How to Use a Mandolin Slicer Without Being Intimidated

Use a mandolin to trick yourself into eating more veggies.

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You could meticulously slice a potato by hand—or you could use a mandolin slicer to make the job way easier. If you frequently add thin slices of vegetables to your dishes, a mandolin slicer is a kitchen tool worth having around. Plus, if you’re interested in making homemade potato chips, you probably won’t be able to get the potato slices as thin as you need if you’re working by hand—no matter how good you think your knife skills are! Enter the amazing mandolin.

To use a mandolin slicer with a potato, peeling is optional. (Keep in mind the potato skin does provide extra nutrition such as iron and fiber.) After scrubbing off any dirt, hold the potato perpendicular to the mandolin slicer and simply slide the potato back and forth against the blade. Fair warning: The mandolin blade is very sharp, so as you reach the end of the potato, use caution. Some vegetable mandolins even come with an extra piece designed to hold the vegetable to keep your fingers safe.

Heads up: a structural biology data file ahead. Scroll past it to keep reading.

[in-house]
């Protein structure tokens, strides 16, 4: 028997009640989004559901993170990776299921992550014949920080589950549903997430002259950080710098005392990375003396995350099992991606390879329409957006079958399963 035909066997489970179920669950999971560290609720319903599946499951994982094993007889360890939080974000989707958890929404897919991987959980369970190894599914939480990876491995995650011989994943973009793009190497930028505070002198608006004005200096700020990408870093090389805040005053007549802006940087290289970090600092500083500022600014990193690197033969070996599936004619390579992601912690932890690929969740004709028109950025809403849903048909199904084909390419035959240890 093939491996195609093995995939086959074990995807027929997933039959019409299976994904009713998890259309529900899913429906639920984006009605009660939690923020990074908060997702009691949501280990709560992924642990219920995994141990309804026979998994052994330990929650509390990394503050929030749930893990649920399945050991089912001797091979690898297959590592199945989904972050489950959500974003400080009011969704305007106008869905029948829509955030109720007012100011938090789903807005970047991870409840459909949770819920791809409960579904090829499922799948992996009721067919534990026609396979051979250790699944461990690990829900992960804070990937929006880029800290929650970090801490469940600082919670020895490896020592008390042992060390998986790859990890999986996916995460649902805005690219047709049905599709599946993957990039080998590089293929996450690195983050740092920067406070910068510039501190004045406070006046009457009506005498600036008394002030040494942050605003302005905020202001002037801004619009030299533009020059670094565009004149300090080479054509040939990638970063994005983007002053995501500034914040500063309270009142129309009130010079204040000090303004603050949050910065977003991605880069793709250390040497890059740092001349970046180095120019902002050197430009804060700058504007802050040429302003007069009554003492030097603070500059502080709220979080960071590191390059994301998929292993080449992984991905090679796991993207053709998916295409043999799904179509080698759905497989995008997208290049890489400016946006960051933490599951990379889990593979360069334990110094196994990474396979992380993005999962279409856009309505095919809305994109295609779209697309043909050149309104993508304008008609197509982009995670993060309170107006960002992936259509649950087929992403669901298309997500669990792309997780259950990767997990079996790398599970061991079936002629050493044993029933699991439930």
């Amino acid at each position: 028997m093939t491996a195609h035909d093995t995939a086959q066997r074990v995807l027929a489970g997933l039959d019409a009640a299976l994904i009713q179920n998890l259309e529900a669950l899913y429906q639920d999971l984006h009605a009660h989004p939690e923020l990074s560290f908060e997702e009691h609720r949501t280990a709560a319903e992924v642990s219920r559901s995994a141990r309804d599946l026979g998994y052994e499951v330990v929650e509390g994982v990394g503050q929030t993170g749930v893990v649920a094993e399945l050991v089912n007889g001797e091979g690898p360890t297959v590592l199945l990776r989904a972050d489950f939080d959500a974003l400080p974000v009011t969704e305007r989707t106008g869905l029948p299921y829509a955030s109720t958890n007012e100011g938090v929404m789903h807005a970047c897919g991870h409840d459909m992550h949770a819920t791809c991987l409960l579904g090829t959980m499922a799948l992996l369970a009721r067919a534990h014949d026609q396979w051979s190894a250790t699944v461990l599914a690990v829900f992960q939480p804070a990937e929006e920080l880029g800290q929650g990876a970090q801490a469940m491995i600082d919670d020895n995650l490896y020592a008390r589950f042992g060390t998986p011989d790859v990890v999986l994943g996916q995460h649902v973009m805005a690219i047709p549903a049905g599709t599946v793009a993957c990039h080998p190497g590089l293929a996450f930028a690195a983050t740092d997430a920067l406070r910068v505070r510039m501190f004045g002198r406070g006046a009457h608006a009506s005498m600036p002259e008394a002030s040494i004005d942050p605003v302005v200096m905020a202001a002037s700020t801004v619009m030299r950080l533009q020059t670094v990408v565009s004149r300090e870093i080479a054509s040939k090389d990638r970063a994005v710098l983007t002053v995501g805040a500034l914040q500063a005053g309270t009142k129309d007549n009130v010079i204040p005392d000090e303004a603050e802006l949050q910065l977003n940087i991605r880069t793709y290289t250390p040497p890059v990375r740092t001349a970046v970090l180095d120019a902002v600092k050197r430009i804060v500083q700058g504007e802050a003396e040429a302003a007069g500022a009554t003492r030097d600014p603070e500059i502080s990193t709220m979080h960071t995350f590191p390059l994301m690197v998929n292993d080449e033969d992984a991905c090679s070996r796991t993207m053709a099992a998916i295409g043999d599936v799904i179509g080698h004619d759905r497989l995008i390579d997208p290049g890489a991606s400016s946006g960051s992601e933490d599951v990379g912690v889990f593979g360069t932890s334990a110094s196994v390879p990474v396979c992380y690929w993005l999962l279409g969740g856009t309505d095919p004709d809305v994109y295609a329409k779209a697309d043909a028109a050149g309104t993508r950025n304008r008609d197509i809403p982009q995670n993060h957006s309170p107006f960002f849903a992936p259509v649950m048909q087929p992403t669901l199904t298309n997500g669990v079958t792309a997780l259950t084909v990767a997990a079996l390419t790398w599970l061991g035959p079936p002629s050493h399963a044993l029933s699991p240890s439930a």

For making chips with a mandolin, you’ll likely want to set the mandolin slicer on the thinnest setting. This works for other unique versions of chips, like apple chips or taro chips. A wider setting, however, is perfect to make cucumber slices (use them to flavor water naturally or make homemade pickles) or long eggplant slices for a noodle-free lasagna.

Looking for more ways to use a mandolin slicer? Make a unique, low-carb appetizer by slicing a sweet potato on a wider setting. Roast the sweet potato rounds in the oven and then top with anything you might put on a cracker. Try goat cheese, pecans, and dried cranberries for a winter holiday feast, or guacamole and fresh cilantro for a summer fiesta!